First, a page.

In the Federal Pacific Electric Stab-Lok® ™ panel bus assembly shown here, the equipment "looked fine" to the home inspector, home owner, home buyer, real estate agent, and everyone else, until the licensed electrician, someone familiar with FPE failures, removed a few circuit breakers to show the burning bus-to-breaker connections in the electrical panel.
Considering that only 2% to 5% of electrical failures are ever reported to any collecting authority, this is significant data.
Why have some homes with FPE Stab-Lok® breakers & panels "never seen a problem"?
Past history is no promise of future: Statements about this equipment by an owner or realtor that "there has never been a problem in this building" are not a safe
predictor of what can happen in the future. It may simply be the case that the circuit breakers have not been called-on to
respond to an overload condition. An overcurrent or short circuit - hazards against which circuit breakers are designed to protect the home and its occupants - may not have occurred at a particular property.
Although Federal Pacific Electric lost it's UL listing for a time, it subsequently went out of business. There was no product recall issued in the U.S. (There was a product recall of some Canadian products under the Federal Pioneer brand version of this panel.)
Instead of relying on the presence or absence of a government-ordered product recall, in this case we suggest reading the test data cited at the FPE Stab-Lok® information website, the court findings of fraud by FPE, and the many field reports of failures and even fires. The FPE hazard is real, well defined, and unambiguous.
The absence of a recall of FPE Stab-Lok® electrical panels does not mean the absence of a problem. Aluminum wiring
is a recognized fire hazard but was never "recalled". Do not waste time looking for an FPE product recall, FPE warranty claim, or FPE panel replacement money: there isn't any except for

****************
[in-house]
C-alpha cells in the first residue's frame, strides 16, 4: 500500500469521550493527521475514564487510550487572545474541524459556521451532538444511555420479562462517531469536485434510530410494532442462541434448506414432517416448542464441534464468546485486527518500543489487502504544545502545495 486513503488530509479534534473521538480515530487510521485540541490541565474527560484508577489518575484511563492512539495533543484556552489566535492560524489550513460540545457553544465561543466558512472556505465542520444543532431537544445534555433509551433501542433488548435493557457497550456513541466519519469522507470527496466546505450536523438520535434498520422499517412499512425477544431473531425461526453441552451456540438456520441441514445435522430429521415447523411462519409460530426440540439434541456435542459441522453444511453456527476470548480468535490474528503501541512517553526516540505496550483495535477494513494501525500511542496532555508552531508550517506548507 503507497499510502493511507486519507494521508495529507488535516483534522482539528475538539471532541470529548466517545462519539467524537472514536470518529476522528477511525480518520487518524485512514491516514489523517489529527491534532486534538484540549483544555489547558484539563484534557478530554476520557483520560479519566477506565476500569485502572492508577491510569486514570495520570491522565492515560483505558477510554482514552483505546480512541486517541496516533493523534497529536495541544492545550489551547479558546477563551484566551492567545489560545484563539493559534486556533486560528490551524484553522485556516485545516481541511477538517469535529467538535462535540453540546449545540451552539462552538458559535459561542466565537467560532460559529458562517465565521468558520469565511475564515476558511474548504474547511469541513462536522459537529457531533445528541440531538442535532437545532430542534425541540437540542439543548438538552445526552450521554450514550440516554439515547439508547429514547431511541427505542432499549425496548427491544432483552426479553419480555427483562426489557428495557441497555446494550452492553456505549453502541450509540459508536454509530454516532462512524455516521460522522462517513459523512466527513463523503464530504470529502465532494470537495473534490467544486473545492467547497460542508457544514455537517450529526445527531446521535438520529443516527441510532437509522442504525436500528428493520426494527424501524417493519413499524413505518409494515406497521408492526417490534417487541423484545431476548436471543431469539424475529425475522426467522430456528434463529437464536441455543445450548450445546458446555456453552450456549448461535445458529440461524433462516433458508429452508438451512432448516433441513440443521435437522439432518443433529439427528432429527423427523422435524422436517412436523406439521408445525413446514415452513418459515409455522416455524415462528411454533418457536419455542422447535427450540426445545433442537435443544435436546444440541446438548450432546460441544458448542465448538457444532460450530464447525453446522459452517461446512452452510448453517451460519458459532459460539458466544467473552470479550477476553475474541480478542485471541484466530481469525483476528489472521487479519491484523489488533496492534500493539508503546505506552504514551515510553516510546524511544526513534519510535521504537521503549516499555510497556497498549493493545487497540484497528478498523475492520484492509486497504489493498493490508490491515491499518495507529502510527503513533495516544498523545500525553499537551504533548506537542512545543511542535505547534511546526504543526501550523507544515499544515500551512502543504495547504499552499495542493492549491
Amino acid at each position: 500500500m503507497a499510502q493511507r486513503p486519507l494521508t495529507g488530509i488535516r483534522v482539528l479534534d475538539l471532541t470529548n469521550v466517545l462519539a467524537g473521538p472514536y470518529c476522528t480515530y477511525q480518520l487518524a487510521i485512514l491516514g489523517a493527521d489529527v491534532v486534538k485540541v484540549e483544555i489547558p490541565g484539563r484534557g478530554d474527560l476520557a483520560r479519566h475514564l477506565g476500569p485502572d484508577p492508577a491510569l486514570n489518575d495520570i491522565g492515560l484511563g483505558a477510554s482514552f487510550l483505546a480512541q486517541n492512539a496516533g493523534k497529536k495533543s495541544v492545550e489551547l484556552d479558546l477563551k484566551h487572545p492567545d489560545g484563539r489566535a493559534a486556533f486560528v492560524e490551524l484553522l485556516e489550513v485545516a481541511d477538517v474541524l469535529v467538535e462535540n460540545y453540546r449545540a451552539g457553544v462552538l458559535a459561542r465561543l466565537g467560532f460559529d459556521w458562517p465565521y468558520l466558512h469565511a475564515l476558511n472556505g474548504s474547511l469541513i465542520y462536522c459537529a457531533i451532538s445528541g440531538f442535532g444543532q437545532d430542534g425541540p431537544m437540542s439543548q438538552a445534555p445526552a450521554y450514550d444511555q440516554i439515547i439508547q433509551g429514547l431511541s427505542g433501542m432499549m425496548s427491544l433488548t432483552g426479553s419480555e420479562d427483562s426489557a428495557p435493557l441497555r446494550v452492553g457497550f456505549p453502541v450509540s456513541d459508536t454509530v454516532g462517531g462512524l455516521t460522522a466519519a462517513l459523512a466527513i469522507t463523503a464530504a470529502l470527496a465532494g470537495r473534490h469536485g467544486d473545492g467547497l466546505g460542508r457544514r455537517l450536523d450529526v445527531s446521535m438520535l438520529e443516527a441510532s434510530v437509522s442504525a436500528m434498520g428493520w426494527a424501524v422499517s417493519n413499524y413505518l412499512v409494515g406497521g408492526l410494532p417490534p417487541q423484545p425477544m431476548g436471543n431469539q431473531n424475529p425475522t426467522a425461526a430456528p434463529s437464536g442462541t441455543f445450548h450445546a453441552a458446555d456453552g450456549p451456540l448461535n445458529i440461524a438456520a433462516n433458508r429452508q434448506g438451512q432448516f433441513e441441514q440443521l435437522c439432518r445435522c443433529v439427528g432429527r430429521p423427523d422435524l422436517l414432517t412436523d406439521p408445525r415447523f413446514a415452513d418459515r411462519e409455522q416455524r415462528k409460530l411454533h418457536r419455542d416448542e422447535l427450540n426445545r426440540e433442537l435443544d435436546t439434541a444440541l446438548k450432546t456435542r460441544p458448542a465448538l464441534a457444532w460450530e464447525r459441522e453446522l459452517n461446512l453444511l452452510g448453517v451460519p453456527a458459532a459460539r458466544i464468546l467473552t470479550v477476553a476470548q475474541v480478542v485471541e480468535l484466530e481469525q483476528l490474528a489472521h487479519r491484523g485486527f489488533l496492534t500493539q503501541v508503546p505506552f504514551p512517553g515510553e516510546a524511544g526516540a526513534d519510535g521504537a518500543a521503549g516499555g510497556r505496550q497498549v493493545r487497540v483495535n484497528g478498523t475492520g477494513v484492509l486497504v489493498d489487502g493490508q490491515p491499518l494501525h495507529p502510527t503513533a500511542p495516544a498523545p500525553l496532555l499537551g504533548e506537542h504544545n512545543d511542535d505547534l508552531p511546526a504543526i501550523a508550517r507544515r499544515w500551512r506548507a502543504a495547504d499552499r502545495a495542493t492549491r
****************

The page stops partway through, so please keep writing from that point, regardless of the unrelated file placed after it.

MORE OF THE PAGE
a successful class action lawsuit that affects some New Jersey homeowners and an older Federal Pioneer (same product
different label) recall for some Canadian equipment. FPE and FP product recalls are discussed further below.
OPINION: Relying on a product recall is like believing that there is no crime because we have police departments or believing that there are no auto accidents because cars have brakes. There can be real hazards without a recall. There has been no recall of pennies put in fuse sockets, for example.
Federal Pacific Electric Stab-Lok® (TM) panels and breakers are easily identified by markings on the panel front face (inside the door), writing on paper labels that may glued to the inside of the panel cover or inside the panel enclosure, the appearance of the circuit breakers, and unique appearance of the panel bus design (that breakers are plugged into).
Some of these details can be observed safely only by a licensed electrician who can remove circuit breakers but most of them are easily observed by a homeowner.
See HOW TO IDENTIFY FPE & FP for help on how to identify or recognize Federal Pacific Electric FPE Stab Lok circuit breakers and electrical panels - Product Identification photos and advice" helps identify Federal Pacific Electric Stab-Lok® equipment.
Watch Out: we advise against purchasing replacement FPE Federal Pacific Electric Stab-Lok® circuit breakers or panel parts. Data indicates that these replacement parts do not perform more safely than old or original FPE parts, and other innate safety concerns with the panel and bus assembly also would remain in place. The FPE Stab-Lok® electrical panel and its part should be replaced entirely.